After the passing of their father, Judd Altman (played by Arrested Development star Jason Bateman) and his siblings return to the family home where they must remain in the house for seven days participating in the Jewish mourning tradition of Shiva.
Put simply, this film is enjoyable. It just is. The charming humour portrayed throughout is as likely to uplift whatever mood you’re in as it is to put a genuine smile on your face. The down-to-earth writing is implemented perfectly by a five star cast including Jane Fonda (two-time Oscar winner), Tina Fey (writer of Mean Girls) and Rose Byrne (Bridesmaids).
The scenes are refreshingly natural and the ungraceful style of comedy really lends itself to telling a story of love and loss with incredible potency. In the intermittent moments between the smiles and laughter the writer makes a real and genuine attempt to look at family relationships and with startling accuracy considering the films branding as a comedy: this, for me, is one of the film’s greatest feats.
It’s difficult, by anyone’s stretch to produce an Oscar worthy comedy yet we have to realize that perhaps that’s not what the genre is about. If there was issue to take with the writing of the script, certainly, the excessive use of adult innuendo can become slightly cumbersome and I can see why some may take that stance. For me however, every scene was genuinely worth watching. Jason Bateman plays a blinder, as is often the case, and the rest of the cast give sterling efforts in forcing you to invest in story arcs and plots throughout making each and every interaction meaningful and gratifying to watch. The star of the show, undoubtedly however is Miss Jane Fonda. Whether she’s inappropriately speaking of her deceased husband’s “endowment” or giving off to her 40 year old children, she is truly impeccable throughout. Johnathan Tropper does a phenomenal job with the script and makes a real effort in investment with characters, whether it’s leading roles like Hilary Altman (played by Jane Fonda) or the almost random, yet always perfect, intermittences of Young Judd trying to get to grasps with toilet training and it is truly to his testament. (Tropper, that is).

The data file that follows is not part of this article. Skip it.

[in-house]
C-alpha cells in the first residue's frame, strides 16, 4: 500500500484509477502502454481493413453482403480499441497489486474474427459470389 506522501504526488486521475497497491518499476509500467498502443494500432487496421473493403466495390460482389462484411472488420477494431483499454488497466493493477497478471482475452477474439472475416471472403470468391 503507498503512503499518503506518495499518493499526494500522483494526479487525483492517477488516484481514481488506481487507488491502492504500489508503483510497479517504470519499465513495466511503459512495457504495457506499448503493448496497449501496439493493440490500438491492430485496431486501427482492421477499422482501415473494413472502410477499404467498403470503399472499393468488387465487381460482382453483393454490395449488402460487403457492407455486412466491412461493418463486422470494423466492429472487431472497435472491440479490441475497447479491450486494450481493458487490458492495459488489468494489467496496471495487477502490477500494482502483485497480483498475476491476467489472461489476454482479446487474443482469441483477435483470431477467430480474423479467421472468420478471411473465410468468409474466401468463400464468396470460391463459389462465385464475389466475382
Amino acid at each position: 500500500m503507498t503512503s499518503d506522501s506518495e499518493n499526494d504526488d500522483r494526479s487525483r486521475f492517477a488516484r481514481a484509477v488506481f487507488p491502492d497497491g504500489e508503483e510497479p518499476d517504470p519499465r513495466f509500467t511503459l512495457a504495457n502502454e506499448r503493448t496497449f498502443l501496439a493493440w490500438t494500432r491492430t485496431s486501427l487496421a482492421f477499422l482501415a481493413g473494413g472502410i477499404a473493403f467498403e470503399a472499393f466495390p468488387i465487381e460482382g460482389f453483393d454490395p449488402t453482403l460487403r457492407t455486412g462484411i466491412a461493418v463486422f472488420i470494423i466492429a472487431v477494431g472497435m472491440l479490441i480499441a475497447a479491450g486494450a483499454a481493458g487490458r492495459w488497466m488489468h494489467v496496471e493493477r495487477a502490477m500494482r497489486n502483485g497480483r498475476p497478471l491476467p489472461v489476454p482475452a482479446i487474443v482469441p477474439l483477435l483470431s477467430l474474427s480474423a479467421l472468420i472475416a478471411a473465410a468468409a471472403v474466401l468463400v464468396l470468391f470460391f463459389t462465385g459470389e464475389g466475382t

All in all this film for me way surpassed any expectations I had going in and with a sea of talent on the screen it is easy to see why: an uplifting comedy that does everything in its power to not ‘overplay’ itself and finishes with a tremendously satisfying conclusion. Jason Bateman’s character, Judd, at one point in the film refers to life as “unpredictable, irrational and complicated.” This movie portrays that fact to a tee and on a cold, wet Autumnal evening, it is a truly great alternative to the serious and sombre tones of blockbusters like ‘The Judge’ and whilst other film critics like Rotten Tomatoes have given this film a measly 43% all you have to do is look at their 47% rating of my childhood classic ‘Sinbad’ to know who you can trust.
Director: Shawn Levy
Cast: Jason Bateman, Jane Fonda, Tina Fey
Running Time: 103 minutes